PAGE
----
The Feminist Ethics of Care: Community Building in Academia

Sarah Banet-Weiser 0:02
ICA presents

Sarah Banet-Weiser 0:03
Hi there and welcome to Feminist Networks and the Conjuncture, a podcast brought to you by the International Communication Association Podcast Network. My name is Sarah Banet-Weiser. I am a joint professor in the Annenberg School of Communication at the University of Pennsylvania and the Annenberg School of Communication and Journalism at the University of Southern California. Over the course of this podcast series, I've been talking to feminist scholars about our current moment of social crisis, and asking them to think through with me what this crisis means for feminism and the possibility for social change. Today, I am honored and thrilled to have my friend and colleague Sarah Jackson from the Annenberg School for Communication at the University of Pennsylvania to talk to me about the place of care in the academy. Sarah and I talked about how we would like to embrace a feminist ethics of care in our academic community, and what it might mean, and how it might allow us to reimagine what academia might be.

Sarah Banet-Weiser 1:20
I am so happy and honored to have not just my colleague but my dear friend, Sarah J. Jackson, from the University of Pennsylvania Annenberg School for Communication here to talk with us today about networks of care and what caring means for us as women in the world, as academics, as people who are dependent on us in different ways, and how we can think about caring differently in the future. So I want to introduce Sarah. She is a Presidential Associate Professor at the University of Pennsylvania at the Annenberg School for Communication. Her first book, which was called Black Celebrity, Racial Politics and the Press examined the relationship between Black celebrity activism, journalism and American politics. It's an amazing book, and one that I have taught students, she does such a wonderful job of weaving theory in with actual events and different celebrities. Her co authored second book is #HashtagActivism: Networks of Race and Gender Justice. She's also a 2020 Andrew Carnegie fellow, she's working on a third book on the power and innovation of African American media makers. And she's just all around a wonderful person and brilliant scholar, and I'm so happy to have you. So thanks for coming.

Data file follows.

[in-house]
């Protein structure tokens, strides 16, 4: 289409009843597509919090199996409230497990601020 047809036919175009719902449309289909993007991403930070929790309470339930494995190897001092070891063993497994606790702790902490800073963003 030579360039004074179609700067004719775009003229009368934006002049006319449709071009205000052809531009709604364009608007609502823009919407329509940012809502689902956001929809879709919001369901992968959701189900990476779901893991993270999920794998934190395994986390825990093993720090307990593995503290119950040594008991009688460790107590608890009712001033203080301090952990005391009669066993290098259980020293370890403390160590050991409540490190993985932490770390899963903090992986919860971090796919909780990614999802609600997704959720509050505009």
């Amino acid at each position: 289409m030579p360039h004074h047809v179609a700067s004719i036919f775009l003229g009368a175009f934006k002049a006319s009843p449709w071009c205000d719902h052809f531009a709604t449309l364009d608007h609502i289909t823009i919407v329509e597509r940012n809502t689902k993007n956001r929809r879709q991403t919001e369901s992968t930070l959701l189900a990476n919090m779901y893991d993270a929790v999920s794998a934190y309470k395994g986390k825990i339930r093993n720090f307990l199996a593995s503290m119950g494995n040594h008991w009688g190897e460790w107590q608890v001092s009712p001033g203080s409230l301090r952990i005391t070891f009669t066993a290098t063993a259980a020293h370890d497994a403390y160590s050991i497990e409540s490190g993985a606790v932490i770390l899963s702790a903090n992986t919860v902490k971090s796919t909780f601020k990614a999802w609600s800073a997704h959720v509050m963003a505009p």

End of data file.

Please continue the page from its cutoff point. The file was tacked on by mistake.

Sarah J. Jackson 2:40
Oh, thanks so much, Sarah. That's such a lovely introduction. And I'm looking forward to seeing where the conversation goes.

Sarah Banet-Weiser 2:46
Yeah, me too. I think we all have been thinking a lot about care over the past couple of years. Obviously, care was something that we thought about before the pandemic, but it really brought into bold relief, some of the complexities and the problems with how we understand what care work is about. So I want to talk a little bit about that today. And also just think with you about how care work and caring in general, it can be considered a feminist issue and what that means to consider it as a feminist issue.

Sarah J. Jackson 3:16